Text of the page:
Kapadokya (Cappadocia) is a must, everyone said. Fairytale landscapes — no wait, fairy chimneys. Rock with windows and doors. Pay the big bucks, they said, to stay in a cave hotel. Do take a balloon ride. Booked a room in April, paid the big bucks, nonrefundable, in advance, the for us outlandish price of $325 a night. For two nights. I had no clue what the attraction was. Staying in a cave — it sounded dank and dark and full of night terrors. What kind of people would live there?
We approached from the west via Nevşehir. It’s when driving into the town of Ürgüp you first notice how different it is from any any landscape you’ve ever beheld. Rolling mounds of sugary rock and pointy red rock:
You might think this is an eroded landscape compounded of basalt and limestone. It’s not limestone, nor is it sandstone. Not, in other words, sedimentary in nature.
You’re on an upland plain seemingly composed of an almost white rock that looks as though it had been poured and then heavily eroded by both wind and water. It forms a deeply scored escarpment that steps down to a lower plain.
Part of Ürgüp is built into the sides of a mass known as the Esbelli Rock, which strangely looks lived in:
Our destination, Kayakapı Premium Caves, is on the other side of Esbelli Rock. You have to go around. Near the entrance a little road goes under a bridge near a precariously balanced red rock:
The road winds in:
The rock face, unweathered where evidently cut to put the road in, is of the same beautiful golden colouring we saw in town:
The manager welcomed us and after the usual formalities and transactions said we had been upgraded. A five-room suite unfolded. We gaped like bumpkins. It felt like winning a TV game show. The Price is Right!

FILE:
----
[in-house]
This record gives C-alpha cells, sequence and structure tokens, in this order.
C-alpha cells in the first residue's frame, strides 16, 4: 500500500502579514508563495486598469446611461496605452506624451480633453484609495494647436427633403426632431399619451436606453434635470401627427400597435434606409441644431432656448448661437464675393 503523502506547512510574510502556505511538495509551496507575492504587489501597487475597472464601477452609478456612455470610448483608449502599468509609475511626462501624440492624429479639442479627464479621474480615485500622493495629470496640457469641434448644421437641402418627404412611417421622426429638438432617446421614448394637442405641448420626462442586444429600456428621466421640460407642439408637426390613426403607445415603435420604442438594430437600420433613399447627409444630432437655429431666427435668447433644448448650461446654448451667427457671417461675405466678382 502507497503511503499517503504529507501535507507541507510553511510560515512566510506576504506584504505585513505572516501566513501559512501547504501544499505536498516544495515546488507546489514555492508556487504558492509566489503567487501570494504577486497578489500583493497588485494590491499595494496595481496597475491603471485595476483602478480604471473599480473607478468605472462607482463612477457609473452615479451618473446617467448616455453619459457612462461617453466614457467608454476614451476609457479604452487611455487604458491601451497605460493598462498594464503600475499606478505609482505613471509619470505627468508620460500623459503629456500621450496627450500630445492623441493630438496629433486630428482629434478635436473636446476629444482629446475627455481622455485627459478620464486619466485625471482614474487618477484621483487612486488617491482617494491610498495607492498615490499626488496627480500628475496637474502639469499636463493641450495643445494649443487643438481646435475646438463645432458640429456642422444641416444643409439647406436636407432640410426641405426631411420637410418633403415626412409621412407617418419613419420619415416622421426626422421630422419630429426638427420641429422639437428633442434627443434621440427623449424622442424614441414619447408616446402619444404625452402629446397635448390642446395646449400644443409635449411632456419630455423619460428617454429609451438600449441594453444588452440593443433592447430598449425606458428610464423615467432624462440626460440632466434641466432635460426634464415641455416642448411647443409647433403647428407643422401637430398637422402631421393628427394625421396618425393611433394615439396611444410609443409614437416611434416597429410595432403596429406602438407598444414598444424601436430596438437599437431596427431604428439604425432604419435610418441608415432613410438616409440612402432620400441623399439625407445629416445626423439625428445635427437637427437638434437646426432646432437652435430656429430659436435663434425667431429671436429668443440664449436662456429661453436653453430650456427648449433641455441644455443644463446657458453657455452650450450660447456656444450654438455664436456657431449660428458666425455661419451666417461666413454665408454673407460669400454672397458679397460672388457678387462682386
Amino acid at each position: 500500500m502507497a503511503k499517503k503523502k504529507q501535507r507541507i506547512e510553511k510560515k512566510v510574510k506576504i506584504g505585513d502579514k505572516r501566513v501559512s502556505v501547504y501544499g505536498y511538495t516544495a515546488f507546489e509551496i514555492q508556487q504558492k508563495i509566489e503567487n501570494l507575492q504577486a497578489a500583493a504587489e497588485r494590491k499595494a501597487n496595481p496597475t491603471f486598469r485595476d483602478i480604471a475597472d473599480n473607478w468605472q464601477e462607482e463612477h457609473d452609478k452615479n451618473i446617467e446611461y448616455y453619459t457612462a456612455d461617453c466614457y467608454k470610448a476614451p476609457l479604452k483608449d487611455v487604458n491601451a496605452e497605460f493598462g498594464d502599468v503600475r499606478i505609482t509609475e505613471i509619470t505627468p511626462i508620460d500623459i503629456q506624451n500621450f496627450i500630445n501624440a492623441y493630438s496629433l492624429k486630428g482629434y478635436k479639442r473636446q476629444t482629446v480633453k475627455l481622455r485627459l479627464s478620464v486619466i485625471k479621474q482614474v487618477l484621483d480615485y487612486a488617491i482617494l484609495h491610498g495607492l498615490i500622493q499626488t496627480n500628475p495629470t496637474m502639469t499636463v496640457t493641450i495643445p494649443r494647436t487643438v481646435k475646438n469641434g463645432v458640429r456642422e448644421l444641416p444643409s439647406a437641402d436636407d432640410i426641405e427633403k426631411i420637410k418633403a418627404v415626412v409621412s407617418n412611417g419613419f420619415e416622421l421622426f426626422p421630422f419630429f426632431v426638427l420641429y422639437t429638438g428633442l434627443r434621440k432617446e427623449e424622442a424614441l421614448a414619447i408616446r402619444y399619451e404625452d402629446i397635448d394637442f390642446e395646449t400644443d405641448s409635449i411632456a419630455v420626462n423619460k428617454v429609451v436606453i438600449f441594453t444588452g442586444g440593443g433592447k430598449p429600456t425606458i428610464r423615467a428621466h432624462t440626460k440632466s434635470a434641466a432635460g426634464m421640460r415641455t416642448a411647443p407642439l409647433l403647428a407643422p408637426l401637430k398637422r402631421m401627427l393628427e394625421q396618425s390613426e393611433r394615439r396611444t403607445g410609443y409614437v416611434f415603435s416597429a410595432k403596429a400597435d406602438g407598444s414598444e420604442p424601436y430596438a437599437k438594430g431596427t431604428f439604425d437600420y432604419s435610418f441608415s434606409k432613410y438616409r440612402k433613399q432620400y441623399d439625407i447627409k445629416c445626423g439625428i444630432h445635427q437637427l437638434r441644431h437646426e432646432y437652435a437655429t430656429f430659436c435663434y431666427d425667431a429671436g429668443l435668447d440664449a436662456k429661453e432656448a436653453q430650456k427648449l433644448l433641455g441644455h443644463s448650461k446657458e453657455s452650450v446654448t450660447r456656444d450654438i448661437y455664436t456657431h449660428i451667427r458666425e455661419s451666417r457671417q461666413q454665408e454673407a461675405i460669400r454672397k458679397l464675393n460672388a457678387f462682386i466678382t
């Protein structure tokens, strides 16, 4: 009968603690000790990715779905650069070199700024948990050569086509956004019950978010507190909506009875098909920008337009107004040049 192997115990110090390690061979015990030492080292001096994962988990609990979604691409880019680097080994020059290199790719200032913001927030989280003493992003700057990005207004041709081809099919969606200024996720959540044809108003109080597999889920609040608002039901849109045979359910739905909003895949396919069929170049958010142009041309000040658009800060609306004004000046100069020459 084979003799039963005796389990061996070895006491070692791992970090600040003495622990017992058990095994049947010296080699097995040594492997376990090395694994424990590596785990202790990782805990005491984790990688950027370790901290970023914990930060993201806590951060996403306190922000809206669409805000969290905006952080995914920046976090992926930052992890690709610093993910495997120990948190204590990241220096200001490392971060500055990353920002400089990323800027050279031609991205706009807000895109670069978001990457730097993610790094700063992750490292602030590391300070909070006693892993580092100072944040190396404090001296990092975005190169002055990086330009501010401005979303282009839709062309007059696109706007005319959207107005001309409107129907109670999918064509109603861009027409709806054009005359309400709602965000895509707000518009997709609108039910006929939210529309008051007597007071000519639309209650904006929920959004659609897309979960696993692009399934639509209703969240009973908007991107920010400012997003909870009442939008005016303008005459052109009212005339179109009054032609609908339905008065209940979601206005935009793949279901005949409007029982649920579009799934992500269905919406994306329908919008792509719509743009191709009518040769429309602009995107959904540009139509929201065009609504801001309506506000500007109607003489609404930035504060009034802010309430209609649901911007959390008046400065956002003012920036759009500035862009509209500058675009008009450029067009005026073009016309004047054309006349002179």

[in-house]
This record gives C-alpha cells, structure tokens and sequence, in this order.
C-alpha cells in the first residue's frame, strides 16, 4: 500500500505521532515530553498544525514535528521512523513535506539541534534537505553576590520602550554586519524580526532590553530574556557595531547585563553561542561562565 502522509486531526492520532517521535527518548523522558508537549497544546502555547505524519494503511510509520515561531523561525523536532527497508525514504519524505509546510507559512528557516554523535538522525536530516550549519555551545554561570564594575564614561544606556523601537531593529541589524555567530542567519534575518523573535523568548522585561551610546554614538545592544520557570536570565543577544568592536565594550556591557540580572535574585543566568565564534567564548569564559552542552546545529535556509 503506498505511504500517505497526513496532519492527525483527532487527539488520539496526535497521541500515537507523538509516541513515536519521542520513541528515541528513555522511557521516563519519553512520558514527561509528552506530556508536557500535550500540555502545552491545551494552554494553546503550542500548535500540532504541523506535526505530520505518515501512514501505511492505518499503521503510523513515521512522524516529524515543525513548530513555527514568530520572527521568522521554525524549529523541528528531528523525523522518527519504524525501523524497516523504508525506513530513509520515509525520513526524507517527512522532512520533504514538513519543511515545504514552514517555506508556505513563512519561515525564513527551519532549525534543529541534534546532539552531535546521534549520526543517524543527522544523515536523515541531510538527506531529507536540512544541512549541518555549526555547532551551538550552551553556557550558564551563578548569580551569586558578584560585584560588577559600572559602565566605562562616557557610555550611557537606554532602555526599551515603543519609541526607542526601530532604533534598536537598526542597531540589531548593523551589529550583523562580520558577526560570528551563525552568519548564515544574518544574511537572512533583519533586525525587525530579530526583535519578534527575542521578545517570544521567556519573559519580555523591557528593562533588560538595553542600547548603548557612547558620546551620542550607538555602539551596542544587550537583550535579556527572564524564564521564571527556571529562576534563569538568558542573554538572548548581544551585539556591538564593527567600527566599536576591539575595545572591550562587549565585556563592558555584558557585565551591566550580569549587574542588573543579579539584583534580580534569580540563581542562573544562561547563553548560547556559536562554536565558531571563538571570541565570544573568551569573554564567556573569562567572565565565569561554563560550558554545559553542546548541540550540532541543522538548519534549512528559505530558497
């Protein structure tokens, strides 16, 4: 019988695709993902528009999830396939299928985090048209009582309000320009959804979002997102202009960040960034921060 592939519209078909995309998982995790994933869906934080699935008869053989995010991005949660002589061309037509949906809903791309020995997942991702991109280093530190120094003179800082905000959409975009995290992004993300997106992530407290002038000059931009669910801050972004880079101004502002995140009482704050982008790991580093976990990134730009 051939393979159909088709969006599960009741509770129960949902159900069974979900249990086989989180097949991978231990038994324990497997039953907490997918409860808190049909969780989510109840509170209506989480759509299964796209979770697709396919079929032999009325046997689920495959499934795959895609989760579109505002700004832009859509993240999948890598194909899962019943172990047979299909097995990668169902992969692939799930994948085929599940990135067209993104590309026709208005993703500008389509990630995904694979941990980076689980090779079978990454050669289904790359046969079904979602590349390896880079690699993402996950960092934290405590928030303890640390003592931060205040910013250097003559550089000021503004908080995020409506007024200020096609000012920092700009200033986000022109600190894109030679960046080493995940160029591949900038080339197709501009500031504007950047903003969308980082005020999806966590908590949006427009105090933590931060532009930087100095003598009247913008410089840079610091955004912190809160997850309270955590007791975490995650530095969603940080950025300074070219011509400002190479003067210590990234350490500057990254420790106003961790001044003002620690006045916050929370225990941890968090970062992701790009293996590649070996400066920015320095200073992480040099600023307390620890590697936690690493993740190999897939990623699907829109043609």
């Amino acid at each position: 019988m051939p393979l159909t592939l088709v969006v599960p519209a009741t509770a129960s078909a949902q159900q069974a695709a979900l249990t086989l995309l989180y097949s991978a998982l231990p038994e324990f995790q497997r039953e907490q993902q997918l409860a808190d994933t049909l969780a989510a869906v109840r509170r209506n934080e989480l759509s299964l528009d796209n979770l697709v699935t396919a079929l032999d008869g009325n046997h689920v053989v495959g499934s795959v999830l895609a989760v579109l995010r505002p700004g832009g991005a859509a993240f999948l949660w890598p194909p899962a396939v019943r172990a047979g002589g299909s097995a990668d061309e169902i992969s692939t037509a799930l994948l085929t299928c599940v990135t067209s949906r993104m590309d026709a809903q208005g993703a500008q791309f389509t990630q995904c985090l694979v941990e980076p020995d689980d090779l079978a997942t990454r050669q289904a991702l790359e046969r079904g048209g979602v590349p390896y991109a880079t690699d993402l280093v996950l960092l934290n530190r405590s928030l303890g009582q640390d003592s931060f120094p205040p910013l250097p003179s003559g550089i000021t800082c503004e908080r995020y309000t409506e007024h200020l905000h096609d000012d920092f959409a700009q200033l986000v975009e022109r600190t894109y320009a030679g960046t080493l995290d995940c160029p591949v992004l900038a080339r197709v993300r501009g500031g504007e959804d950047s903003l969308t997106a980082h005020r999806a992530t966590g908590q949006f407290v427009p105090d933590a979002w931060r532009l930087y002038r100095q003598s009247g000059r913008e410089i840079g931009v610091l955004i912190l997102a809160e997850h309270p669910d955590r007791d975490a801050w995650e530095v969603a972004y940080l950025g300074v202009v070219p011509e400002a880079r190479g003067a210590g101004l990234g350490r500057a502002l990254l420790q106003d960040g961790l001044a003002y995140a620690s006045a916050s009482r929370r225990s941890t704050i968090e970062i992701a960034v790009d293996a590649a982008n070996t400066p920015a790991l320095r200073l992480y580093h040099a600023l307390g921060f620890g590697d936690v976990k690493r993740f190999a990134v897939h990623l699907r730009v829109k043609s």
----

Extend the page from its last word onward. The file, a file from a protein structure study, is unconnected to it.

We were surrounded by soft stone with few straight lines — where doors were put in — and beautiful lines and swirls of colour to which these do not do justice (whereas the hotel website gallery does):
Plus our own little private yard and house:
The place was not at all dank either. It was so dry, the clothes Paula washed dried overnight in closets with louvered doors.
We had our own guy. The staffer, in business uniform, who showed us around gave us his cel number and said in effect that he was ours to command. I wanted to say, That brown jacket doesn’t work. Go change.
Breakfast — an elaborate buffet spread, plus eggs etc to order — was served in an attractive dining-caveroom. We dined in one evening, had the usual pasta and salad and bread, and it was ample and good. The service was intense. Drop a fork — sproing, another is at your elbow.
As we got our bearings, the story of this establishment came to light.
Kayakapı was the name of the community formerly resident of this area of Ürgüp. (Took a while to pronounce i-without-a-dot right: it’s “Kayacapuh,” with a gutteral undertone so that it ends more like “euh.”) The website of the resort traces the history and geography of the area over more than two hundred years:The Neighbourhood took the architectural form of today in the 18th and 19th Centuries following the “Tulip Era” marked by Damat Ibrahim Pasha of Nevsehir, the Grand Vezir of the Ottoman Empire. During this period, Kayakapı also known as “Landowners’ Neighbourhood” in Ürgüp, was adorned by large mansions of the five Aghas (Landowners) who prospered thanks to iltizam (privilege of collecting taxes on behalf of the Emperor) and their families.